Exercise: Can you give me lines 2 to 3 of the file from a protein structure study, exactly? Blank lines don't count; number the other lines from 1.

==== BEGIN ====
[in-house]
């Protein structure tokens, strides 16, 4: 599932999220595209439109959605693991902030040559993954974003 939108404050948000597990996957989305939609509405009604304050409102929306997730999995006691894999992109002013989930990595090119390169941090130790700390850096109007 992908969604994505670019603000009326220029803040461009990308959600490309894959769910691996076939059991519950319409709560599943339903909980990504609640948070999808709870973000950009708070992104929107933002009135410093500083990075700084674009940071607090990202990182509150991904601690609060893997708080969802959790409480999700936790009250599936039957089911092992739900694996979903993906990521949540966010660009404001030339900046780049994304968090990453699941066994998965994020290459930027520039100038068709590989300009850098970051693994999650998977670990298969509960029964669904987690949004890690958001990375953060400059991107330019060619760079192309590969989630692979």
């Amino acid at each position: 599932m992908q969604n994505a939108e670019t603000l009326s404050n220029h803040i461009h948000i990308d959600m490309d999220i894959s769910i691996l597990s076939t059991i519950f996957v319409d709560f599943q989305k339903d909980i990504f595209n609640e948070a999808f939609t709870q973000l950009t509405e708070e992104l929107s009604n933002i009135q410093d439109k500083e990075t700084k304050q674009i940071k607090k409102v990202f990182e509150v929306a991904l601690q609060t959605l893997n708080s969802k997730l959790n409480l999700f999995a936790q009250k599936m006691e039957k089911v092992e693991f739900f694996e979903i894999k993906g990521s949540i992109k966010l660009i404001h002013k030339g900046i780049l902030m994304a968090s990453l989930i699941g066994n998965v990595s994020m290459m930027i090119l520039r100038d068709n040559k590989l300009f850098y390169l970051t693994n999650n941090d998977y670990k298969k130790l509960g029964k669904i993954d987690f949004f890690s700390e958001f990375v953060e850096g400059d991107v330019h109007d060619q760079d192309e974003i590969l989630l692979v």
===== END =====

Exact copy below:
């Protein structure tokens, strides 16, 4: 599932999220595209439109959605693991902030040559993954974003 939108404050948000597990996957989305939609509405009604304050409102929306997730999995006691894999992109002013989930990595090119390169941090130790700390850096109007 992908969604994505670019603000009326220029803040461009990308959600490309894959769910691996076939059991519950319409709560599943339903909980990504609640948070999808709870973000950009708070992104929107933002009135410093500083990075700084674009940071607090990202990182509150991904601690609060893997708080969802959790409480999700936790009250599936039957089911092992739900694996979903993906990521949540966010660009404001030339900046780049994304968090990453699941066994998965994020290459930027520039100038068709590989300009850098970051693994999650998977670990298969509960029964669904987690949004890690958001990375953060400059991107330019060619760079192309590969989630692979």
């Amino acid at each position: 599932m992908q969604n994505a939108e670019t603000l009326s404050n220029h803040i461009h948000i990308d959600m490309d999220i894959s769910i691996l597990s076939t059991i519950f996957v319409d709560f599943q989305k339903d909980i990504f595209n609640e948070a999808f939609t709870q973000l950009t509405e708070e992104l929107s009604n933002i009135q410093d439109k500083e990075t700084k304050q674009i940071k607090k409102v990202f990182e509150v929306a991904l601690q609060t959605l893997n708080s969802k997730l959790n409480l999700f999995a936790q009250k599936m006691e039957k089911v092992e693991f739900f694996e979903i894999k993906g990521s949540i992109k966010l660009i404001h002013k030339g900046i780049l902030m994304a968090s990453l989930i699941g066994n998965v990595s994020m290459m930027i090119l520039r100038d068709n040559k590989l300009f850098y390169l970051t693994n999650n941090d998977y670990k298969k130790l509960g029964k669904i993954d987690f949004f890690s700390e958001f990375v953060e850096g400059d991107v330019h109007d060619q760079d192309e974003i590969l989630l692979v």